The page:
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  • Blood, Sweat, and Pixels

  • The Triumphant, Turbulent Stories Behind How Video Games Are Made
  • Written by: Jason Schreier
  • Narrated by: Ray Chase
  • Length: 7 hrs and 58 mins
  • Unabridged Audiobook
  • Categories: Business & Careers
  • 4.7 out of 5 stars (321 ratings)

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Publisher's Summary

Developing video games - hero's journey or fool's errand? The creative and technical logistics that go into building today's hottest games can be more harrowing and complex than the games themselves, often seeming like an endless maze or a bottomless abyss. In Blood, Sweat, and Pixels, Jason Schreier takes listeners on a fascinating odyssey behind the scenes of video game development, where the creator may be a team of 600 overworked underdogs or a solitary geek genius. Exploring the artistic challenges, technical impossibilities, marketplace demands, and Donkey Kong-size monkey wrenches thrown into the works by corporate, Blood, Sweat, and Pixels reveals how bringing any game to completion is more than Sisyphean - it's nothing short of miraculous.

Taking some of the most popular, best-selling recent games, Schreier immerses listeners in the hellfire of the development process, whether it's RPG studio Bioware's challenge to beat an impossible schedule and overcome countless technical nightmares to build Dragon Age: Inquisition; indie developer Eric Barone's single-handed efforts to grow country-life RPG Stardew Valley from one man's vision into a multimillion-dollar franchise; or Bungie spinning out from their corporate overlords at Microsoft to create Destiny, a brand-new universe that they hoped would become as iconic as Star Wars and Lord of the Rings - even as it nearly ripped their studio apart.

Documenting the round-the-clock crunches, buggy-eyed burnout, and last-minute saves, Blood, Sweat, and Pixels is a journey through development hell - and ultimately a tribute to the dedicated diehards and unsung heroes who scale mountains of obstacles in their quests to create the best games imaginable.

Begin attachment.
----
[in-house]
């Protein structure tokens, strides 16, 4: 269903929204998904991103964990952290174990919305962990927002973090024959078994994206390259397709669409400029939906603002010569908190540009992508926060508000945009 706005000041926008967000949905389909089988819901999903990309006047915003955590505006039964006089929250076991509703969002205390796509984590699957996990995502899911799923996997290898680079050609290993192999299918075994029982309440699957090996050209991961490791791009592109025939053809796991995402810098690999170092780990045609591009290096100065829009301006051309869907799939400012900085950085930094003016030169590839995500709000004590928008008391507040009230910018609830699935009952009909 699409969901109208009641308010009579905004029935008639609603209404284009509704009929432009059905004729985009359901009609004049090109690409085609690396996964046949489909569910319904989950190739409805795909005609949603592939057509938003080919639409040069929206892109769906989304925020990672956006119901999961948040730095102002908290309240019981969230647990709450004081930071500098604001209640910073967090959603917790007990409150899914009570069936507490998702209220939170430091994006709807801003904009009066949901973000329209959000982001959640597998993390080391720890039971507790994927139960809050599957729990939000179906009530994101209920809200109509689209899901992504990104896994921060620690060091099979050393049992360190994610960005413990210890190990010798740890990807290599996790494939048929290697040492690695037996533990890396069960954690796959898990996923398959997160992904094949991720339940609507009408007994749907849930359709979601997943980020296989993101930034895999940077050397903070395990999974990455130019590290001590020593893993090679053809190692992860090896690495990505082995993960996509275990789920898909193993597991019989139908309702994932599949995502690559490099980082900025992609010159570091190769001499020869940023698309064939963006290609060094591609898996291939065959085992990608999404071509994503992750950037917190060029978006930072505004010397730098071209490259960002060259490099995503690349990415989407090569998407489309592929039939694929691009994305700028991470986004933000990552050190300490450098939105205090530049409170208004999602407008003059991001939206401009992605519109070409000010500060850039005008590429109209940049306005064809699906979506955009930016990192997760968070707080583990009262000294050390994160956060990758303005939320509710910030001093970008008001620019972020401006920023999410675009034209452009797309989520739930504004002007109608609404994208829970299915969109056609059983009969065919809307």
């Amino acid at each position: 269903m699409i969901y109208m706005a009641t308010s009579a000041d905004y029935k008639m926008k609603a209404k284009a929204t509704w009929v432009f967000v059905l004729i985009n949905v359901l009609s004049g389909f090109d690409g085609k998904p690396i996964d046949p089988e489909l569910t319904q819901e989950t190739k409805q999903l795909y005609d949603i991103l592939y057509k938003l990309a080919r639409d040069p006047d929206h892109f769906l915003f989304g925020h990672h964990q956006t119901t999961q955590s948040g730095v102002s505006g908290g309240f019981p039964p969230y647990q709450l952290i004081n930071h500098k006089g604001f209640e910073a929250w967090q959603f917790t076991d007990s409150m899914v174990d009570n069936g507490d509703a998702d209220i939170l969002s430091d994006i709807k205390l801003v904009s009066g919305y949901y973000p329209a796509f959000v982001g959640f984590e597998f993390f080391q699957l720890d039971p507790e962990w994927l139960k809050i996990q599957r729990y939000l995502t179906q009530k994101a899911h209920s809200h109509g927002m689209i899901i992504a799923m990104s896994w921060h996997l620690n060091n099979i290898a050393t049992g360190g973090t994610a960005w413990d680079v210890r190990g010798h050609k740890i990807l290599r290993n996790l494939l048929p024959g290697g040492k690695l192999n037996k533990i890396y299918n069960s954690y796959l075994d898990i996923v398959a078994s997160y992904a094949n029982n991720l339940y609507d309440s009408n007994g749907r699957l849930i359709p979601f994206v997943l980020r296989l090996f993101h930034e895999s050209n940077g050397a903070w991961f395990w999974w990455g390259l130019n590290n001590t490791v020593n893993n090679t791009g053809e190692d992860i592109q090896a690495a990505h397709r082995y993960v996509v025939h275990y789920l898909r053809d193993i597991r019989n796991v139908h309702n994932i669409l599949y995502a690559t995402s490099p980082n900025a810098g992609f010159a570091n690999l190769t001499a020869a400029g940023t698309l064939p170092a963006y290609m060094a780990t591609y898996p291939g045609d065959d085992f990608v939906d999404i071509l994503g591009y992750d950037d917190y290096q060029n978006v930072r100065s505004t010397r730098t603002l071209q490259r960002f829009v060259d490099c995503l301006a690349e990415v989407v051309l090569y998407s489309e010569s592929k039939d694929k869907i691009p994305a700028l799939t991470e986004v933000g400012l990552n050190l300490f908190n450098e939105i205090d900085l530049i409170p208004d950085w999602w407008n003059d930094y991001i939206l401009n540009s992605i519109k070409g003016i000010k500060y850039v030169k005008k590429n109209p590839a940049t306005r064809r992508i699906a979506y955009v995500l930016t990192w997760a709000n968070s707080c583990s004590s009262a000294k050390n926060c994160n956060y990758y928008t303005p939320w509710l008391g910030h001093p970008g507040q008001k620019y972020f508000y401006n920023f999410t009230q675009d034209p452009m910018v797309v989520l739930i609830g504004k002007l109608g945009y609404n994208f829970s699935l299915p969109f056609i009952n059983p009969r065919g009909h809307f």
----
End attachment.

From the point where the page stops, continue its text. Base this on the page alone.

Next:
©2017 Jason Schreier (P)2017 HarperCollins Publishers

What listeners say about Blood, Sweat, and Pixels

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Must Listen for any Gamer

Great narrator and the content is just wow...so much more respect for those who dedicate their lives to making the games we love

1 person found this helpful

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Book changes your view on the video game industry

I really enjoyed this book. When the the last chapter played and the book was over I was sad. I enjoyed listening on my commute to work in software development stories about the video game development life and challenges. Very relatable. At first I put this book on play and fell asleep listening to it in bed. When I finally gave it a proper focused listen, it had me so interested. This book with voice acting could make for a awesome podcast every week with industry insight.

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An easy read worthy of any gamer’s time

Anyone familiar with gaming news knows Jason is “the guy” when it comes to reliable sourcing. This book reads more like an extended report than a novel but it’s still really enjoyable, and the video games he chose to include in the book are fantastic choices. Big names everywhere. I look forward to more of his work, already started his second book.

Leaves a regular average joe consumer feeling like an insider.

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Not in-depth enough

Athough filled with interesting tidbits, I don't find that each game covered gets enough in-depth coverage. There is also a sore lack or moralizing and original thought. Overall, his book is far too journalistic.

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Good, but a little one sided

I enjoyed the stories in the book but it does come across like Schreier has an axe to grind. As a developer, I have a different insight to most reading this book and it just *feels* a little exaggerated. After working on both AAA and indie games I can safely say that the industry isn't this chaotic. But I guess the only people willing to really talk to journalists are people in extreme cases on either end of the spectrum. Generally, the job is a lot more down the middle of the road without many of the issues of crunch nor the call to unionize.